@Sridhar, All modern Bengali dictionaries include the word 'Zindabad'. Anyway, I don't want to start an argument over such a trivial thing. Let's touch on some other points of the article. What the author says about Bengali Muslim nationalism is true. In medieval India, Bengal perhaps had the most rigid caste system. It is undeniable that upper-caste Hindus in Bengal committed inexcusable atrocities on the lower-castes, which triggered mass-conversion to Islam. This is why East Bengal became a Muslim-majority province. Even West Bengal would have become Muslim-majority, if it had not been for the great Bengali-Hindu social reformers like Chaitanya Mahaprabhu.
Prateek Pandey
Dec 16, 2015 03:37pm
Nice article.
Dec 16, 2015 03:40pm
We apologize to the people of East Pakistan but we should never forgive and forget India's dirty part in the dismemberment of East Pakistan.
We could have arrived and agreed to Maximum Autonomy to East Pakistanis if india had not invaded.
Dec 16, 2015 03:43pm
What a nice article .. so informative and so thought provoking ! Thank you Dawn Thank you Herald ..
Dec 16, 2015 03:50pm
A person who thoroughly worked on 1971 war in East Pakistan is a Bengali academic researcher Sarmila Bose. A well documented research and unbiased view on facts should not have been missed in this article. Ms Bose's intellect perspective on the war is quite different to the narrative portrayed by politician based historians.
Arshad Javed Sandal
Dec 16, 2015 03:50pm
A lesson for us not to discard winners of the people's democratic right whether in East Pakistan now Bangladesh, Algeria, Egypt or anywhere else.
Dec 16, 2015 03:57pm
@Dr.Shahmir Baloch When a politician comes to us to ask for votes , rights of the Baloch are the first question we ask. Don't let these taunting articles hammer our unity. Also now army has done a good part of rehabilitation in Balochistan.
Sanket Sharma
Dec 16, 2015 04:18pm
@Dr.Shahmir Baloch, "The Punjabis want to rule Pakistan and they think that they have a right to do so,"
I heard the same rhetoric even today on a number of other forums. What Pakistan (rather Punjabis) did in Bangladesh, they are repeating the same mistake in Balochistan and Sindh. Events in Bangladesh post 1960 resemble so closely to that in these 2 provinces.
Dec 16, 2015 04:18pm
@Aam Admi thank you for sharing my thoughts which did not see the light of the day in this newspaper. You are 100% correct. There is no dearth of Mir Jafars. He does not say how Mujib took centre-stage in the mid-1960s. It was because he got in touch with Indians who offered help if he worked for them. He agreed to work for them. Rest is history. Divine Justice was delivered to the three involved in this scheme.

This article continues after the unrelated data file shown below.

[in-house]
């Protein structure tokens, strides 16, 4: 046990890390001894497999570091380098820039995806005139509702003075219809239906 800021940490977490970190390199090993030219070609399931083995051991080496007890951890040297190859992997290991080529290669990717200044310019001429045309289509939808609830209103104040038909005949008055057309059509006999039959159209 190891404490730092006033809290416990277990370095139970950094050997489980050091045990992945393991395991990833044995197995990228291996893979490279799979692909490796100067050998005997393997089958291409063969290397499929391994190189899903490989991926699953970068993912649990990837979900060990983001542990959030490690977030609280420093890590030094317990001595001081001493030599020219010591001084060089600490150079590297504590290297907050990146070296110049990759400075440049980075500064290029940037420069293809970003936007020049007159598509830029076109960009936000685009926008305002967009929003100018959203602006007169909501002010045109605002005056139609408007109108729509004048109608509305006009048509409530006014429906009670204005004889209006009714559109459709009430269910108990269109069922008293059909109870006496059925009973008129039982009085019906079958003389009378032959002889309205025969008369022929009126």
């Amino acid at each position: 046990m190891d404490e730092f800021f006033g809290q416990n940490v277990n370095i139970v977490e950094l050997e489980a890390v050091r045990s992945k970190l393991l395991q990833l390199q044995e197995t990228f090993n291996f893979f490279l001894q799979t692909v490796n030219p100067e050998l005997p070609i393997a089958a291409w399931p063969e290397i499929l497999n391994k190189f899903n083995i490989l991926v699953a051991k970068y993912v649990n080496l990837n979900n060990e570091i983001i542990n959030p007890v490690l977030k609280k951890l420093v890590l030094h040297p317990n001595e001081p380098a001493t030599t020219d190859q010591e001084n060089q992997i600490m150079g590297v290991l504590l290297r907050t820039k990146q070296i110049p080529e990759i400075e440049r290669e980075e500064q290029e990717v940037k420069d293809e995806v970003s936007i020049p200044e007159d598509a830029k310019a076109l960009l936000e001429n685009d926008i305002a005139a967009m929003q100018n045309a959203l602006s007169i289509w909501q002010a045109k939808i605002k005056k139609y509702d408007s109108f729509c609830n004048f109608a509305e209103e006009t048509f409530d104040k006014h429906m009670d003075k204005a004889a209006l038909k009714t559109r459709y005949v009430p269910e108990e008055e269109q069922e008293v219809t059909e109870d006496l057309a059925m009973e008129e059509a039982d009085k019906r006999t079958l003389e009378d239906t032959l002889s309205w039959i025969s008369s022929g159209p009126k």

Yaser Arafat
Dec 16, 2015 04:25pm
I read articles and comments as from reader. I don't know what criteria do we have to judge or decide that what is truth...since the day of Pakistan's independence, India hasn't been able to digest its existence! Recently Modi's visit in Bangladesh and the things he said, were just a joke or another page of history!
I personally discussed this with my colleague who had migrated in 1971 but what the facts he told are entirely different from what we learned from similar articles and stories.
I believe! trust is still need to explore.....
Dec 16, 2015 04:25pm
Well written and eye opening.
Agrippa - The Skeptic
Dec 16, 2015 04:34pm
@Dr.Shahmir Baloch : "... We cannot turn the pages of history back, but we can learn from history, not to repeat the same mistakes in future. As it is often said history repeats itself. ..."
Keep track of developments in Balochistan!
Gaurab Sengupta
Dec 16, 2015 04:37pm
Dear Ali,
A well-written article. I think it provokes the question though - is this lack of long term view related to identity a uniquely Bangladeshi problem? For instance, do history books in Pakistan teach about Ashoka & Chandragupta Maurya? Or, more recently, is Gandhi viewed as someone who fought for Pakistan's freedom, or is he viewed as purely "Indian"?
BTW, I don't intend to point fingers - these are honest questions. I haven't seen any Pakistani history books.
Dec 16, 2015 04:41pm
Great article. Only few countries have the guts to accept their past mistakes. Owning up and a very sincere regret will go a long way. More than religion, language and custom shape a country. A Muslim of Kerala, India will have commonalities only with a Hindu of the same place, not with a Muslim from Kashmir! This is the lesson from Bangladesh
M Akram
Dec 16, 2015 04:46pm
As a Pakistani and human being I was sickened by actions of the so called Mukhti Bahinis baynetting captured Pakistani soldiers for all the world to see and children playing football with severed heads of Pakistani soldiers. I am sickened by judicial murders of old Muslim people as recently as last month. I am sickened by the part played by India in the 1971 "civil war". Sorry I have no wish or reason to apologise to anyone and neither Pakistan for defending the integrity of Pakistan. How many Indians, commenting here, are ready to apologise for the ongoing atrocities being committed by Indian authorities in occupied Kashmir?